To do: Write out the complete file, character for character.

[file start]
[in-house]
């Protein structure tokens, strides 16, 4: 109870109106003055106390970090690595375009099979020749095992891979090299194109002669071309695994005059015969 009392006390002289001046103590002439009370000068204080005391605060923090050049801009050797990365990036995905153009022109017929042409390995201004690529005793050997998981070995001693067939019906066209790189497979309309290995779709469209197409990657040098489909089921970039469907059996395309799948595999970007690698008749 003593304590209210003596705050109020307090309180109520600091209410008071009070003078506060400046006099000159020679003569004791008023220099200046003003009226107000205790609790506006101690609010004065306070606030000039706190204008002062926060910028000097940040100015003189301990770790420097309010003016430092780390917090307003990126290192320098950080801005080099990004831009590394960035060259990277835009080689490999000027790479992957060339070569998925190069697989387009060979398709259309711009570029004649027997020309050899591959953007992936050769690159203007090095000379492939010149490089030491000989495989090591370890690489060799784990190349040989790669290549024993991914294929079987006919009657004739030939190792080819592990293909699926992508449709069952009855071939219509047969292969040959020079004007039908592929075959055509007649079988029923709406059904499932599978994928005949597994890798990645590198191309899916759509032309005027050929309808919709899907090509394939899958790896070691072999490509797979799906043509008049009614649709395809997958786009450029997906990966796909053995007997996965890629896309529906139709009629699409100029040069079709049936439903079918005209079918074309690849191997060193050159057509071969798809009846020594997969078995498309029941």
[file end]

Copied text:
[in-house]
């Protein structure tokens, strides 16, 4: 109870109106003055106390970090690595375009099979020749095992891979090299194109002669071309695994005059015969 009392006390002289001046103590002439009370000068204080005391605060923090050049801009050797990365990036995905153009022109017929042409390995201004690529005793050997998981070995001693067939019906066209790189497979309309290995779709469209197409990657040098489909089921970039469907059996395309799948595999970007690698008749 003593304590209210003596705050109020307090309180109520600091209410008071009070003078506060400046006099000159020679003569004791008023220099200046003003009226107000205790609790506006101690609010004065306070606030000039706190204008002062926060910028000097940040100015003189301990770790420097309010003016430092780390917090307003990126290192320098950080801005080099990004831009590394960035060259990277835009080689490999000027790479992957060339070569998925190069697989387009060979398709259309711009570029004649027997020309050899591959953007992936050769690159203007090095000379492939010149490089030491000989495989090591370890690489060799784990190349040989790669290549024993991914294929079987006919009657004739030939190792080819592990293909699926992508449709069952009855071939219509047969292969040959020079004007039908592929075959055509007649079988029923709406059904499932599978994928005949597994890798990645590198191309899916759509032309005027050929309808919709899907090509394939899958790896070691072999490509797979799906043509008049009614649709395809997958786009450029997906990966796909053995007997996965890629896309529906139709009629699409100029040069079709049936439903079918005209079918074309690849191997060193050159057509071969798809009846020594997969078995498309029941």